Ok, you are probably right about the office phones being land lines. I forget that company cell phones are not actually that common. So no pictures. The rest stands, though, including the probable nature of any calls if the ads were written from the pov of a woman whose missed connection was a man.

  22. Alice*

    I missed #7 in the original post but I kind of do something similar too when I cross the road. Cars are supposed to slow down near zebra stripes but nooo some drivers are clearly in a hurry and can’t afford to waste 30 seconds or so that would let people cross safely; so they see me about to cross and speed up instead, to try and pass before I do. Well, sometimes they do that and I have to stand back to avoid getting hit. But if they have to stop… especially if they slam on the brakes and look clearly annoyed while doing so… I’ll just start crossing the road… very… veeery… slooowlyyy… and I hope they are watching me when I read the opposite sidewalk so they can see me speed up and walk off at my regular brisk pace.

    1. Environmental Compliance*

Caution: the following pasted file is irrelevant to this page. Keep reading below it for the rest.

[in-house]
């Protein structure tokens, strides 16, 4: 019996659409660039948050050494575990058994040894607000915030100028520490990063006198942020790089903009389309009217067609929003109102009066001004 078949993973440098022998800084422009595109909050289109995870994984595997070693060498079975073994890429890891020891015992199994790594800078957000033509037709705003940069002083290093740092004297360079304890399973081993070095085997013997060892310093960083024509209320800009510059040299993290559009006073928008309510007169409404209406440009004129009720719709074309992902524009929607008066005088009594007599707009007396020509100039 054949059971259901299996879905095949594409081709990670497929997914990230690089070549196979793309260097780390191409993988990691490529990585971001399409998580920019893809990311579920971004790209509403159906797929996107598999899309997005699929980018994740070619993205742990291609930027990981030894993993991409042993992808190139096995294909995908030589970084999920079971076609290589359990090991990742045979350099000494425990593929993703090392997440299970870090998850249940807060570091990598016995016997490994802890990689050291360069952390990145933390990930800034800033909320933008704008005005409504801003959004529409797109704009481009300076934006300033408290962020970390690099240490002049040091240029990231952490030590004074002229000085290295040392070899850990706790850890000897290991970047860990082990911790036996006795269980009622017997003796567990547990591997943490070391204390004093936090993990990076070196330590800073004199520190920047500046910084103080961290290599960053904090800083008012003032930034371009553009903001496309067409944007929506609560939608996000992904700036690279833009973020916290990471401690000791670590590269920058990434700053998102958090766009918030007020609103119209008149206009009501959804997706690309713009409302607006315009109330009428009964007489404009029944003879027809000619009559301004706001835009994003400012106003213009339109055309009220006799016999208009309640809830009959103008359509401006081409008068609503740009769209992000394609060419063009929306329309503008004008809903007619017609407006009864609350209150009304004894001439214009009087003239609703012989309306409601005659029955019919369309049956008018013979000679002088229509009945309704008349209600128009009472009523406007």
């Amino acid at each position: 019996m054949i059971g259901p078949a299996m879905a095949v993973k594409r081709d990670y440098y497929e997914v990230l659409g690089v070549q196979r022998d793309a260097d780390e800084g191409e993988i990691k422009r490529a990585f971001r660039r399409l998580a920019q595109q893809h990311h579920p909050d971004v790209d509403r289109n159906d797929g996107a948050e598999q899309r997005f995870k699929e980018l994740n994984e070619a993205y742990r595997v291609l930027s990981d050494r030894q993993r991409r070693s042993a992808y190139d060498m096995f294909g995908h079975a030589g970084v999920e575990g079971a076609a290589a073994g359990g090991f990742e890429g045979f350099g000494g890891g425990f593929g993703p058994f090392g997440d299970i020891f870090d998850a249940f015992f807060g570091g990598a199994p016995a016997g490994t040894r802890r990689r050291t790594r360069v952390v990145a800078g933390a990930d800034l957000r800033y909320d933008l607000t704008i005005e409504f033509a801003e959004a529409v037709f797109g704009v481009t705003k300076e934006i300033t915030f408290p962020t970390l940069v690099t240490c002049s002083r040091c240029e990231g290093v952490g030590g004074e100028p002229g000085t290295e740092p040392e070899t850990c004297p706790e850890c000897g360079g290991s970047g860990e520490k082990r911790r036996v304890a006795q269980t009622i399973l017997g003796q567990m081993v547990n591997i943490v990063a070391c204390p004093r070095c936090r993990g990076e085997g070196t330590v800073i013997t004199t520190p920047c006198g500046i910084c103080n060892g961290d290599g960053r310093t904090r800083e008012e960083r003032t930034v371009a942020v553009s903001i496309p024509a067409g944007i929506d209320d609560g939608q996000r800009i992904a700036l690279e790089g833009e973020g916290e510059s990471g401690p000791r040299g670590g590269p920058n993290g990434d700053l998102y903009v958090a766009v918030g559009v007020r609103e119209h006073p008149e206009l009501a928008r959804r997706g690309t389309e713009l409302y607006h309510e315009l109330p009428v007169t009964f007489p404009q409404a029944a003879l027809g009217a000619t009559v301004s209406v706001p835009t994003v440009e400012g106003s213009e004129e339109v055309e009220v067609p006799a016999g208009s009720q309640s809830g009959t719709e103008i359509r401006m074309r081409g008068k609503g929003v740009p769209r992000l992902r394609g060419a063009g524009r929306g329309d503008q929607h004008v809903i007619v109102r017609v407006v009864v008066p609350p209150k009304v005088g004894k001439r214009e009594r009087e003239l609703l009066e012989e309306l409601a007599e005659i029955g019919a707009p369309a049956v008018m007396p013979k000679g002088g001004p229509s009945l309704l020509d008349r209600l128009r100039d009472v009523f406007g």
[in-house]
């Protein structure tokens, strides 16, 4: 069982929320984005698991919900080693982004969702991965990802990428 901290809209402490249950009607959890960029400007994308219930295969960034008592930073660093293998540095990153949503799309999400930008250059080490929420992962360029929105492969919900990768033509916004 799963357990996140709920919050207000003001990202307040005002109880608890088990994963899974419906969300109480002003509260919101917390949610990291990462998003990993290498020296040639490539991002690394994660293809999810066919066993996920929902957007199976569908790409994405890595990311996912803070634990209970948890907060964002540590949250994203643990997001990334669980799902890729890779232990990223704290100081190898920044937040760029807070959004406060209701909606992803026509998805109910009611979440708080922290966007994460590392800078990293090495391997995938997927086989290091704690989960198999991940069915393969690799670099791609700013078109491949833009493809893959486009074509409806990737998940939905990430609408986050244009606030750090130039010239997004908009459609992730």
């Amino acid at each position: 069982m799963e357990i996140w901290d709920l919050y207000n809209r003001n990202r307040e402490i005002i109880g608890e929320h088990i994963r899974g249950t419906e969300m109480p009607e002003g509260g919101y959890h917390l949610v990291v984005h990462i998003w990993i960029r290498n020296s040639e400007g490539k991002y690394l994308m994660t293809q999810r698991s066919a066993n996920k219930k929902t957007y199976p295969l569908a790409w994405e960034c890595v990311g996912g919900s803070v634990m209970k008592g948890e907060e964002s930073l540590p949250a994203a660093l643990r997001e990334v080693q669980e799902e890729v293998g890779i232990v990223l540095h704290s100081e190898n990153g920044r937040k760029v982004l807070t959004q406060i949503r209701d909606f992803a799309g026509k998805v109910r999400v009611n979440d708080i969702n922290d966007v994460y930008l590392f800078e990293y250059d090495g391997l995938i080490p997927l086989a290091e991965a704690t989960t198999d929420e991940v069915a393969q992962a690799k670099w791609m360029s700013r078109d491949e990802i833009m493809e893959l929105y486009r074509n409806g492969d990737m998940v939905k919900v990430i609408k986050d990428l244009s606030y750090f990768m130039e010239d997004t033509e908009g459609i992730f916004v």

In my college days, walking to class *through campus*, which was indeed over a few streets, I would stop walking in front of the car who was trying to run a red (there’s a reason there’s signs saying no right on red here, folks, you have several thousand students walking to classes) and just unblinkingly stare at them and shake my head slowly for a few seconds.

      However, when someone would slam on the brakes and end up parked on a crosswalk, my husband was known to just walk over their car. Still a little surprised he never got in trouble for that.

    2. Rainy*

      For the ones that stop short, when you walk in front of their car, do it super close and then pretend that you are stepping over something tall right in front of their car. It makes them super paranoid. I’ve seen someone actually get out of his car and come around to look.

    3. pope suburban*